Flame coloured clouds, Grecian statues and architecture, digital models flourishing on a runway built over a sky-high abyss. Welcome to the world of Korean-born designer Nayeh in her first-ever fashion show, showcased in all its digital wonder on Digital Village for Helsinki Fashion Week.

A brand built on foundations of sustainability and mindfulness, Nayeh’s self-named brand showcases versatile outerwear pieces in a muted, minimalist colour palette. Her look is androgynously feminine, with a unique approach to the statement coat accentuated by the detail of her signature detachable scarf. The pieces are an effortlessly bold statement– both aesthetically and in the process of their creation: Nayeh’s clothing is made exclusively with fully recycled materials. I spoke with the brand’s head designer to discuss her inspiration and future aspirations for the brand.

Welcome to the wonderful world of Nayeh.

Hazel: Hello Nayeh! So fantastic to speak with you. To start us off…where does this all start?

Nayeh: Well, I’m Korean originally, but attended middle and high school in Vancouver and Toronto. Then I went to study fashion at Parsons School of Design in Paris and New York. The majority of my work I’ve done in NYC, Paris and Korea, but I studied my masters degree in Madrid, Spain for around a year and a half. So I’ve lived in 4 different foreign countries for 20 years of my life!

I came back to Korea about 3 years ago and go back and forth between Paris and Seoul for work. I decided to stay in Seoul for lockdown as it’s super safe during Covid-19.

Hazel: Without revealing too much about your show…what approach did you take, and why? Did the process feel inhibiting, or did you feel you were able to realize your creative vision in a different way? 

Nayeh: The show was unlike anything I’ve ever done before. The amazing people at Helsinki Fashion Week, the incredible artists we worked with… Truly, a once in a lifetime experience.  And yes, there was a part of it that did feel inhibiting. But at the same time, there was a freedom in the limitation. The very idea of a digital runway is so new that it forced me to think about my process in a different way, and I’ve emerged a better designer for it.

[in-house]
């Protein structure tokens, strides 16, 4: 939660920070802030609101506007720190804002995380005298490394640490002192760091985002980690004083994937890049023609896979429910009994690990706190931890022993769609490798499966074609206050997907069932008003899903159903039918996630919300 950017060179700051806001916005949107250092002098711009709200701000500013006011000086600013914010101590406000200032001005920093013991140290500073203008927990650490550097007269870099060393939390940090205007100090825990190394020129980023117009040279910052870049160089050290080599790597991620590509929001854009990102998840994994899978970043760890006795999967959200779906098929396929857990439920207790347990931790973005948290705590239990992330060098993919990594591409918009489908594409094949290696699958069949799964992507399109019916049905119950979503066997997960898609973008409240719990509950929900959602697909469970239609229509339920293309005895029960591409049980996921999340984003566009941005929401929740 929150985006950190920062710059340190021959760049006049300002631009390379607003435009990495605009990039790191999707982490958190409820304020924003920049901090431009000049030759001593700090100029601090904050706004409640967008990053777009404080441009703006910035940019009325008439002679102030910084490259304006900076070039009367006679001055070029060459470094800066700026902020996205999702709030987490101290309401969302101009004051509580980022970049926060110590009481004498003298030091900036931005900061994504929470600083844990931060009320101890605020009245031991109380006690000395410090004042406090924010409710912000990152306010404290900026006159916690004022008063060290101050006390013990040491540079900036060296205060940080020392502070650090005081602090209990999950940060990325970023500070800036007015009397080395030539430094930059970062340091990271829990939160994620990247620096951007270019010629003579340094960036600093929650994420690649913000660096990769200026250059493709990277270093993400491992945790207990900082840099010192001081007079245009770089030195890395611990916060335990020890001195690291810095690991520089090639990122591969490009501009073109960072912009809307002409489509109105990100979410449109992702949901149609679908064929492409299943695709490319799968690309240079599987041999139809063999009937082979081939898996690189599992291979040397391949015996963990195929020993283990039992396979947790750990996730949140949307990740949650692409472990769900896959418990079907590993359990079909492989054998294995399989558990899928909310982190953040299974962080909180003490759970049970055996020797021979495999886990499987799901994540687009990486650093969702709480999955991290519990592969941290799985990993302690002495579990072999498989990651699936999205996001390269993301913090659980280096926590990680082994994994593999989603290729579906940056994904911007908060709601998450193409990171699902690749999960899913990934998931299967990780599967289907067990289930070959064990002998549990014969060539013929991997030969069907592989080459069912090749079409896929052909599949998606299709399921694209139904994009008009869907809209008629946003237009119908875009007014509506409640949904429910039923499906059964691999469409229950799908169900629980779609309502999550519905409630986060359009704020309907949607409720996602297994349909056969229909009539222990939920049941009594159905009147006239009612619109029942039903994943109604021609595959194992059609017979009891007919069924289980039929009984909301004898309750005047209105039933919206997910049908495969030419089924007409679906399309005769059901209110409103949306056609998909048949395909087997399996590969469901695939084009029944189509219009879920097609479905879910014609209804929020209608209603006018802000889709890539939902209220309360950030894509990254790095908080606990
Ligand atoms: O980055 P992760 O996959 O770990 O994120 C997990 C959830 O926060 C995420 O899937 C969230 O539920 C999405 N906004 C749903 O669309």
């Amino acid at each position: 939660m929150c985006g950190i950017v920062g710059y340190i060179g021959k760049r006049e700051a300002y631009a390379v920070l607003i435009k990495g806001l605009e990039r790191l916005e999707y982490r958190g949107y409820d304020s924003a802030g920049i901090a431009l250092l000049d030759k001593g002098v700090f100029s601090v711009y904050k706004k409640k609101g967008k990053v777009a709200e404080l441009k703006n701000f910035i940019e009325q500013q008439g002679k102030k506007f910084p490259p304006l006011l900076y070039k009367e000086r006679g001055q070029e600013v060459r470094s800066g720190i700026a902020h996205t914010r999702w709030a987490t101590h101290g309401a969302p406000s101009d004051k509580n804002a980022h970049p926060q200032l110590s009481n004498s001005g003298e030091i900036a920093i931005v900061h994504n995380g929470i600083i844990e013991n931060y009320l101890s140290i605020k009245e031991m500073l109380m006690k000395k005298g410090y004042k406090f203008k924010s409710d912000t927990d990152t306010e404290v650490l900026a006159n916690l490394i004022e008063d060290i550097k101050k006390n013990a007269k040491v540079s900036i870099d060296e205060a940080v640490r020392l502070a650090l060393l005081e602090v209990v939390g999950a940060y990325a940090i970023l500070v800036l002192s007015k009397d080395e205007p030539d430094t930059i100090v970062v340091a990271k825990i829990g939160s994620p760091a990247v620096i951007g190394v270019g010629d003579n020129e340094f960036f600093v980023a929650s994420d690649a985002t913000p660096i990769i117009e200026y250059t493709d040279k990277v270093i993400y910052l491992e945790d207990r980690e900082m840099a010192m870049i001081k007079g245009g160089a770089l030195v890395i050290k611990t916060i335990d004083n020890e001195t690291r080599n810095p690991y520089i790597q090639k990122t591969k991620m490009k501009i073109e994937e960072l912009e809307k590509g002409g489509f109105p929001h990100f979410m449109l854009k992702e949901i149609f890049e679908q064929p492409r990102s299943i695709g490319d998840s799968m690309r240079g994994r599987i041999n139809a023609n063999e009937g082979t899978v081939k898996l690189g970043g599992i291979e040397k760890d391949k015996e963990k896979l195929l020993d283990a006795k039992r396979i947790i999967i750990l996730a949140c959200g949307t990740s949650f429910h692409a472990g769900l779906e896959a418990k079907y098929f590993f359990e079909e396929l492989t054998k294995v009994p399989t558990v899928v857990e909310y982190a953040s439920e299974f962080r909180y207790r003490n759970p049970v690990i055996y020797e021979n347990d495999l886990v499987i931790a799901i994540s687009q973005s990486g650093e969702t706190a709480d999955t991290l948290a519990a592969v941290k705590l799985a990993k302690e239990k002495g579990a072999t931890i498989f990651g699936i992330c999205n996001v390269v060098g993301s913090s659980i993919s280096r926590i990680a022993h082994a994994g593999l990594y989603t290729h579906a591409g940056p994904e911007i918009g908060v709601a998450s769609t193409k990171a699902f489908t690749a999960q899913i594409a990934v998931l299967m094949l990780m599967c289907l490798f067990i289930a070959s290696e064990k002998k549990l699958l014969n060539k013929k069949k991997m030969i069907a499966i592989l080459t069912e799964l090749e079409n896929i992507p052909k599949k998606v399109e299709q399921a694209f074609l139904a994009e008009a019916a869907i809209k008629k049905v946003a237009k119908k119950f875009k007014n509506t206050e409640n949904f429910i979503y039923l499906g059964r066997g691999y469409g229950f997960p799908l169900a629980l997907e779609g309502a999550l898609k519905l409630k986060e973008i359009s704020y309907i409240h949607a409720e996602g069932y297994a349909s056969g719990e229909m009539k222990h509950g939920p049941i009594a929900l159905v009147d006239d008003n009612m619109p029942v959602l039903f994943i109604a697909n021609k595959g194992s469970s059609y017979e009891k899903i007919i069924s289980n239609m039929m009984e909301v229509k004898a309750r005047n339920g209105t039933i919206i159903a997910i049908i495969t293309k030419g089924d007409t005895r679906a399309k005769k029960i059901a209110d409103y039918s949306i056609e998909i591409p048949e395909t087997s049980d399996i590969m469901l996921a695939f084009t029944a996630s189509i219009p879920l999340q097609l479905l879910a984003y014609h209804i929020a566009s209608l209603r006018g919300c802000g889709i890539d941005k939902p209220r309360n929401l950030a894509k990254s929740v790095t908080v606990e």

Hazel: Why was it important for you to create a brand committed to sustainability? 

What led you to your commitment to sustainability? 

Nayeh: It’s funny because sometimes it feels like things happen by free will—but at the same time, you realize that it’s also destiny.  That’s how I feel about creating my own brand. 

Nayeh was the result of two intersecting truths: the environment and my own health.

After working in the fashion industry for over a decade, I experienced this moment. It was after the ego trip from season after season of high sales and promotions. It was the moment when I realized this: all of my accomplishments were at the expense of the environment. I was contributing to an ever-growing amount of waste in the world. On a deeply personal level, I couldn’t allow myself to constantly pump out ready-to-wear lines in ways that were prioritizing production speed and costs over everything else.  I realized that my gain came at a much larger, global loss. 

And right around this time, my career—this thing that I had strived so hard to work towards—started to kill me.  The fabrics that I was working with on a daily basis were causing respiratory issues.  I had tested positive for severe allergies for the materials that had built my career.  Duck and goose down, especially.  Being treated with harsh chemicals, I couldn’t work with these materials, let alone wear them. That was the moment where I realized that I had to make a change. Not only to continue with my chosen career but simply to create clothes that women like myself could wear.

Hazel: Thank you for such an honest and heartfelt response, Nayeh.

Onto the beautiful clothes! What materials and processes do you use to produce durability while reducing your environmental impact? How long did it take you, initially, to produce materials that you were happy with and wanted to use in your own designs?